POSTERS are a much maligned medium. I am surprised more use is not made of their ability to get across messages.
If you need convincing on the potential power of the images on bill-boards plastered on hoardings then remember the Labour isn’t working slogan which helped Margaret Thatcher lead the Conservatives back to electoral victory back in 1979.
But Labour may well have shot themselves in the foot by trying to repeat that success, ironically using the same advertising agency responsible for that Tory coup.
According to web-sites today, Labour will portray David Cameron as politically-incorrect TV detective Gene Hunt in a poster campaign designed to revive memories of 1980s social unrest and youth unemployment.
The poster - the winner of a public competition - shows the Tory leader sat on the bonnet of an Audi Quattro like that driven by Hunt in the Life on Mars and Ashes To Ashes series.
And it appeals to voters: "Don't let him take Britain back to the 1980s."
Apparently cash-strapped Labour launched a poster competition in a bid to save money on design by tapping into public creativity after a slew of parodies of Tory ads swept the internet.
The Gene Hunt theme was the brainchild of 24-year-old activist Jacob Quagliozzi and was worked up by Labour's ad agency Saatchi and Saatchi. Cabinet minister brothers David and Ed Miliband are due to officially launch the election poster.
Foreign Secretary David said he and his brother first got into politics in the 1980s and that the poster was a "powerful reminder of the damage which the Tories did to Britain in the 80s and the threat which they pose to the country should they win the election".
The pair is expected to make several campaigning appearances together with the aim of securing the support of under-25s for a fourth Labour term.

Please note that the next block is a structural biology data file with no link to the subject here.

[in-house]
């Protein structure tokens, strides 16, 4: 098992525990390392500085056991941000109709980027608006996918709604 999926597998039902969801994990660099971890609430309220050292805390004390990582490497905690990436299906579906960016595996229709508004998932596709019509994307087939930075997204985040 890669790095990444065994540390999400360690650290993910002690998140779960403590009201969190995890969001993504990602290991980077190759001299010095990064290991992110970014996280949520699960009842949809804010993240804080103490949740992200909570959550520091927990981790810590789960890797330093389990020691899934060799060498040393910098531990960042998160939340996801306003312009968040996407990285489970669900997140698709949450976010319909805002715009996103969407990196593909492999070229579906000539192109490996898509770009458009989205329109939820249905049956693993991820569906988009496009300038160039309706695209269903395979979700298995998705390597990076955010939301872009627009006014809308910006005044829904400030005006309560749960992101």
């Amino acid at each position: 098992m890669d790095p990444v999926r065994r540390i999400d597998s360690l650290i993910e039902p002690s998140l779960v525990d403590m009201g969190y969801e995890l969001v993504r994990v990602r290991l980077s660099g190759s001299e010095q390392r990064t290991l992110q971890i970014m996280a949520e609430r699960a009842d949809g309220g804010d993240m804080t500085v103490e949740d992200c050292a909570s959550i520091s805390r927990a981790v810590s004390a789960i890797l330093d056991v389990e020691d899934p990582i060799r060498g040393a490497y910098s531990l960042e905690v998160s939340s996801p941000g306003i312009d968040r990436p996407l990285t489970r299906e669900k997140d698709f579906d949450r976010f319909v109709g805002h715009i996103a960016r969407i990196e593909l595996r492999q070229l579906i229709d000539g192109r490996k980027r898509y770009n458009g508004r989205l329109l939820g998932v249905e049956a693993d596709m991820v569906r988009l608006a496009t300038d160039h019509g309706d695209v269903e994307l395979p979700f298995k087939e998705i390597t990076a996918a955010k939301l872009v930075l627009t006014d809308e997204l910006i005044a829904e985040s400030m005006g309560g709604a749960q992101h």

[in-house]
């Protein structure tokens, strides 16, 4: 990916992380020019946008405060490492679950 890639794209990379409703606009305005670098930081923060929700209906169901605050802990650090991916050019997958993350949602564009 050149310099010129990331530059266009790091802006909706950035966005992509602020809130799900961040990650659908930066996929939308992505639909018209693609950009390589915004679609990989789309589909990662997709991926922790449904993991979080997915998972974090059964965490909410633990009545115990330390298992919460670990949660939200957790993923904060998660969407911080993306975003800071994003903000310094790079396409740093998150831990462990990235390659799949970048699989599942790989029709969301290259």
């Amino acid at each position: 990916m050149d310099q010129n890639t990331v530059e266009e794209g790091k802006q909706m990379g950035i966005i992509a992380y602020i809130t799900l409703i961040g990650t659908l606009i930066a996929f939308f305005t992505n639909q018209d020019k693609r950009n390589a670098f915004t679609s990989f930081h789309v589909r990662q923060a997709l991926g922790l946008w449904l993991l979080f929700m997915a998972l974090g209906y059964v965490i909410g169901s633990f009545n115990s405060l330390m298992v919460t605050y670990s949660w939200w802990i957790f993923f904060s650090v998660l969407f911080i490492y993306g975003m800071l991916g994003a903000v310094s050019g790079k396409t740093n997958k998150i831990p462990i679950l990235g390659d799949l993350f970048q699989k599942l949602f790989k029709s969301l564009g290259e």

But my own reaction that Labour may have seriously misunderstood the mood of the nation was borne out by comments on the story.
“This could be a campaign that could backfire very badly for Labour. Labour could actually manage to do what the Tories can't and make Cameron seem cool, this campaign couldn't have been timed better”...”The 1980s... I wish, how kind and gentle they now seem, please, please take us back!”... “Labour has totally missed the point of Gene Hunt? Gene Hunt is cool, women want to sleep with him and straight British males want to be him, own goal”...“Labour so genuinely out of touch that they don’t realise Gene Hunt is pretty much exactly what people want? Someone who kicks the bejeezus out of criminals and doesn’t respect 'political correctness' is something people would vote for” ...these are typical of reaction.
It depends on which image of the 80s you share: the horrors of the Falklands war, the 4 million unemployed, and the destruction of mining communities; or the glorious victory over the Argentinians, the property boom and putting the unions in their place.
Like Gene Hunt, the 80s polarised public opinion. I suppose that is what elections do, too.